I recommend this as both an excellent introduction to modern philosophy and as a warning about how difficult it is.

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Darwin's Dangerous Idea
Daniel C Dennett

I almost feel I could write a book about this great book. It is, without doubt, the best book I have ever read that is entirely wrong in both its premises and conclusions. It has caused a fair bit of controversy and it is possible to selectively quote from it to show Dennett is an anti-religious maniac. This would be entirely unfair because Dennett is a very careful thinker without a hint of malice in him. All the polemic in this book is aimed at his fellow materialists - he is attacking heretical scientists and not unbelieving Christians.

So the arguments here are not aimed at someone like me who isn't even on Dennett's side. The existence of God is simply assumed false. There is no attempt to argue the point. Likewise, Dennett succeeds in not being the slightest bit embarrassed by his admission that both the origin of life and the origin of the finely tuned universe are utterly unknown. God can't be the explanation because there is no God. Period. He also admits that Darwinism, although he initially hints it has the answers to everything, cannot show us the difference between right from wrong.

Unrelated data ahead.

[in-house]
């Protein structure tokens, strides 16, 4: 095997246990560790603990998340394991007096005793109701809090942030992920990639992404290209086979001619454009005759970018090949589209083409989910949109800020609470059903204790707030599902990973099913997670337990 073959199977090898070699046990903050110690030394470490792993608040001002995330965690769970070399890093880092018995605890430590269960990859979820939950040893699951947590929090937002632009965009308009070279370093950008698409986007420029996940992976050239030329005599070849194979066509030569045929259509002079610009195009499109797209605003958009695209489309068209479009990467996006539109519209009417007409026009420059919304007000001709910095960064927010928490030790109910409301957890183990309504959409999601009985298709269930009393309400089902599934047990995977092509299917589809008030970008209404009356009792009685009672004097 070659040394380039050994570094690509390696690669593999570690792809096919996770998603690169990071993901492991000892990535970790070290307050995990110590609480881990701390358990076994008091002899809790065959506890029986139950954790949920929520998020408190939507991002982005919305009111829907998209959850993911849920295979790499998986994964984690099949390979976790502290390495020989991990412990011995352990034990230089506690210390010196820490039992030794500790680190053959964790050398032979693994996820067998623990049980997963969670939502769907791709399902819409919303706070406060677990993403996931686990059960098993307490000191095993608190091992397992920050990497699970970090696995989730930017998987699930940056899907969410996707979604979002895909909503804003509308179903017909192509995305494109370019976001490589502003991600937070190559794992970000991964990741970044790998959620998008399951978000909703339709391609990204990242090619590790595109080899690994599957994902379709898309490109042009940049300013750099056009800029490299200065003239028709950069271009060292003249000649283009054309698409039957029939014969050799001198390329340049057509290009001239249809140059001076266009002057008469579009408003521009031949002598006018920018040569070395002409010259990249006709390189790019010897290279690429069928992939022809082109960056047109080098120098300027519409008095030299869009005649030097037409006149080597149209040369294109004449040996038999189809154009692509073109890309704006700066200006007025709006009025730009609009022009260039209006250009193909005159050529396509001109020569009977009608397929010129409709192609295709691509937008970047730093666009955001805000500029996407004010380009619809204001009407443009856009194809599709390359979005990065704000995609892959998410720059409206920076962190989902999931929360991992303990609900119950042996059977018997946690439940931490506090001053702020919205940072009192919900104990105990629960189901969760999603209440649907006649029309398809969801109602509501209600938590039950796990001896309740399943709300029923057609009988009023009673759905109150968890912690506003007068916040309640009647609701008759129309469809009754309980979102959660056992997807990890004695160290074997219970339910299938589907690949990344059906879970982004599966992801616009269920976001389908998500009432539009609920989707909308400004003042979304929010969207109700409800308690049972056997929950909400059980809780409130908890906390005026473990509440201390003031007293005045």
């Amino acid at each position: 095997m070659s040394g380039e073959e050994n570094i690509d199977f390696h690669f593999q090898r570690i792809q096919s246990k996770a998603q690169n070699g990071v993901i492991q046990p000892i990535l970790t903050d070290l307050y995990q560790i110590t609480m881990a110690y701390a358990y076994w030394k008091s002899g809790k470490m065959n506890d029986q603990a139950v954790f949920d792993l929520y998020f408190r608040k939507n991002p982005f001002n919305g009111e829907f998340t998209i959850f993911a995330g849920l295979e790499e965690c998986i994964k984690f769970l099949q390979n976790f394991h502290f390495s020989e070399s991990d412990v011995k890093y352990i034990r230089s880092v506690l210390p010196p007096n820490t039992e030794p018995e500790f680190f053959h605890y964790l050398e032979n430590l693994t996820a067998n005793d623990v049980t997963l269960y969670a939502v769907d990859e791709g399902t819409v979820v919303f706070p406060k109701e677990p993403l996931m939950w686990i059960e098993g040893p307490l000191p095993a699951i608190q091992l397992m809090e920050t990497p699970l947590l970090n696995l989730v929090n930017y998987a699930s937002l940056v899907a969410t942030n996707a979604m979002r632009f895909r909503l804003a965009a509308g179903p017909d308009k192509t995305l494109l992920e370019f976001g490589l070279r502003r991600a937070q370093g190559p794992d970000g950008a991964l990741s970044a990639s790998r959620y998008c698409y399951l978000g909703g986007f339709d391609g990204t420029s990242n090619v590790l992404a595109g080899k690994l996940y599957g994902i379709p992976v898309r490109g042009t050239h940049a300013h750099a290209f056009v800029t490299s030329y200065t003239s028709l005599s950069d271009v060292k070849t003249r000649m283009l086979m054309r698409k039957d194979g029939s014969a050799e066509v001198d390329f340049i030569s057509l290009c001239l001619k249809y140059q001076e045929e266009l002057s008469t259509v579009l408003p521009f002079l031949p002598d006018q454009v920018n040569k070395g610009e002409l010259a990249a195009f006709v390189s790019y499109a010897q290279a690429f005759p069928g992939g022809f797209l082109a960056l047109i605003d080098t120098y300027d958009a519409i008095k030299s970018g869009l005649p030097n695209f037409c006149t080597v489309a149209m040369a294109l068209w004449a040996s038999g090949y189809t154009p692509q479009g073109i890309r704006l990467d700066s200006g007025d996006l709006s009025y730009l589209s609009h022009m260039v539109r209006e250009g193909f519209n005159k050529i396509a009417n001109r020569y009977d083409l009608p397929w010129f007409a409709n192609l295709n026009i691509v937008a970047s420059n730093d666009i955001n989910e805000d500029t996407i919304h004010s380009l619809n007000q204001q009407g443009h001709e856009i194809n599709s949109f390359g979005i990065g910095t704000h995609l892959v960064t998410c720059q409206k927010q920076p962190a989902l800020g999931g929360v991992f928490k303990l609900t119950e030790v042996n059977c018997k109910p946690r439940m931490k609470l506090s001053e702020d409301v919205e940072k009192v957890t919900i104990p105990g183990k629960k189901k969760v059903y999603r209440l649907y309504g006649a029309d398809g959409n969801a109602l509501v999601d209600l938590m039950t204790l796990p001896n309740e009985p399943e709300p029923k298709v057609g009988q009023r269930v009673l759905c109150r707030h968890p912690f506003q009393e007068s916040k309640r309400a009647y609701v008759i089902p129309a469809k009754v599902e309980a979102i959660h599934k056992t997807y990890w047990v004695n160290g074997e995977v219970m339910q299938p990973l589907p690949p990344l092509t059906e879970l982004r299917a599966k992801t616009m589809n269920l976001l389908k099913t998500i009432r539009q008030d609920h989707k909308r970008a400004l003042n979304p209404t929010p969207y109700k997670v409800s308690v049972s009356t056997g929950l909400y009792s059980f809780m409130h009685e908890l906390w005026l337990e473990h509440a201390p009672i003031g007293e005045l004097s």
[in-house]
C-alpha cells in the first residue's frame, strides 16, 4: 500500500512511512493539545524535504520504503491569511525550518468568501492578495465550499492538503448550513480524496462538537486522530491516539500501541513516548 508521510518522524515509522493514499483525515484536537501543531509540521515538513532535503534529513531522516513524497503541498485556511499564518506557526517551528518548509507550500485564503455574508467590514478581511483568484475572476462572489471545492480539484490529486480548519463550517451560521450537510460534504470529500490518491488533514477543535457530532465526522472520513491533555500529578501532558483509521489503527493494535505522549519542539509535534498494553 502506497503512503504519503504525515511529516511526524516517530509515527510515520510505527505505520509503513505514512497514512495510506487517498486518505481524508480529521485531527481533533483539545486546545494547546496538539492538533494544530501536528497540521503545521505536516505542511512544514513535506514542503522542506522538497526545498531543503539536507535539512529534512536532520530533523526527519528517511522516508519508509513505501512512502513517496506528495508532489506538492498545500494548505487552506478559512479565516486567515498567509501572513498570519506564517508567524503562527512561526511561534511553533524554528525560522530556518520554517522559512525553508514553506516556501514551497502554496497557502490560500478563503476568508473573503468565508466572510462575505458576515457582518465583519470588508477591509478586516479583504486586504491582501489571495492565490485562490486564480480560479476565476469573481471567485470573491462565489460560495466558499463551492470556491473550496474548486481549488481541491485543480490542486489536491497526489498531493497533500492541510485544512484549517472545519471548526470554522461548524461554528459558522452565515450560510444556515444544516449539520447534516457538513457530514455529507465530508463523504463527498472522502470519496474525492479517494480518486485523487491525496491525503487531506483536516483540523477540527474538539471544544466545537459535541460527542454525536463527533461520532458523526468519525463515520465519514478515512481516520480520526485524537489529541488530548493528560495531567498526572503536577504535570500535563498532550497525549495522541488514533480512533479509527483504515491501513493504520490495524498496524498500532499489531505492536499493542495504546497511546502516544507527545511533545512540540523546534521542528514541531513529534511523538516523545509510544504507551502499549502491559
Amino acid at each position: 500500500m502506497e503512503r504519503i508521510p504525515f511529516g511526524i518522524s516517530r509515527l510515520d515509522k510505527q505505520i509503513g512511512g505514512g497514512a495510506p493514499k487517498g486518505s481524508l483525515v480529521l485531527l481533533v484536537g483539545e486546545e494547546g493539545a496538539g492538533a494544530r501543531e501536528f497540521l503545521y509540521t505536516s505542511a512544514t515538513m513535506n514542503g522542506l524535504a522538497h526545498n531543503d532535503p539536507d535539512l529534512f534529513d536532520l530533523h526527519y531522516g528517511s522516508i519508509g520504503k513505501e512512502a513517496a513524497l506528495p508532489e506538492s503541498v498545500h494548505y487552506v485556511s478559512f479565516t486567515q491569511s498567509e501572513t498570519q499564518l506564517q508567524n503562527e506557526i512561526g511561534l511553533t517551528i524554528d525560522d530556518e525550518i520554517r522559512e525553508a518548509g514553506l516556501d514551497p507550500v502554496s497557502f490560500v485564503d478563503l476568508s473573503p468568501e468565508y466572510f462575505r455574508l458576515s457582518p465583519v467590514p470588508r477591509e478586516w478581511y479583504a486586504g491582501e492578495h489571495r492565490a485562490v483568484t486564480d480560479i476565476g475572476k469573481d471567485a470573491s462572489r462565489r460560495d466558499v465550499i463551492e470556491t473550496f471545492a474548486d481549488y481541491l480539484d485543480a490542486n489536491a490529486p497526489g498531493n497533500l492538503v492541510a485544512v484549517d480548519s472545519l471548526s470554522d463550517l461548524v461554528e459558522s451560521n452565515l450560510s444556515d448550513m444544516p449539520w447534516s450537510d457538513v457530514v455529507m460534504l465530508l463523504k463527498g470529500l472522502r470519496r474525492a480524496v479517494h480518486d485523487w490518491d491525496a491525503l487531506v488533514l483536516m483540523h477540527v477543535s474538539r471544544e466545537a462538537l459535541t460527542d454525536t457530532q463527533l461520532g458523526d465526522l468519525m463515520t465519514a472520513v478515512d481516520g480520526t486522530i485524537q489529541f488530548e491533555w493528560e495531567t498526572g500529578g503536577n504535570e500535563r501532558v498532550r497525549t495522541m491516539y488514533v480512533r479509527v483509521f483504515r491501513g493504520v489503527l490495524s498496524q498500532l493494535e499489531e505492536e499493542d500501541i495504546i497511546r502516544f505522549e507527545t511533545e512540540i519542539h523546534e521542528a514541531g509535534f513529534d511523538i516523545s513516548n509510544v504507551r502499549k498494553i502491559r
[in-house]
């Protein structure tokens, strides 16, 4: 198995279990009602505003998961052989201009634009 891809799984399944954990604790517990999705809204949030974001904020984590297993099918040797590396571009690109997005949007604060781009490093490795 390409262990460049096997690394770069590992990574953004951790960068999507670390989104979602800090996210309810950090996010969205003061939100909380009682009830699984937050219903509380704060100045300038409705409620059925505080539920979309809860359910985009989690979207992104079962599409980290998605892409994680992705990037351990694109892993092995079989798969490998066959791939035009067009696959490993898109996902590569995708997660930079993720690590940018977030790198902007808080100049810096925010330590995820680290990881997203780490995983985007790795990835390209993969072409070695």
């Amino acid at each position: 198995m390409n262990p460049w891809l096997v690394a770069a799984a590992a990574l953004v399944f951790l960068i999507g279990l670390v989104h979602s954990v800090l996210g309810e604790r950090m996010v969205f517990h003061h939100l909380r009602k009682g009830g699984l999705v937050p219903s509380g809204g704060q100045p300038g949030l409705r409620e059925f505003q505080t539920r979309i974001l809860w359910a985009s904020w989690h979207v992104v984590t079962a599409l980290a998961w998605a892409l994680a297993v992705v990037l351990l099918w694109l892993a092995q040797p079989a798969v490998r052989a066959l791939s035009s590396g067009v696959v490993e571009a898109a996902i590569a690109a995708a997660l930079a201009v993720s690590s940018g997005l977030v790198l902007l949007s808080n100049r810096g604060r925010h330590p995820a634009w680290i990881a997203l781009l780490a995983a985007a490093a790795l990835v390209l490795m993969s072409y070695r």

So why do I rate this book so highly? It is because there is so much fascinating stuff here. Dennett tells us about John Horton Conway's "Game of Life", Stuart Kaufman's "Complexity", Stephen Jay Gould's "Punctuated Equilibrium" and much else besides. The fact that the "Game of Life" is a pretty good argument for theism doesn't concern him as he knows God doesn't exist. But as the reader, you can work this out for yourself pretty easily and smile at Dennett's feeble attempt to wave away the unpleasant implications.

His attempts to show why he believes in strong AI (that is computers that could be sentient and truly intelligent) are also fascinating as is his attack on Roger Penrose's use of Godel's Theorem.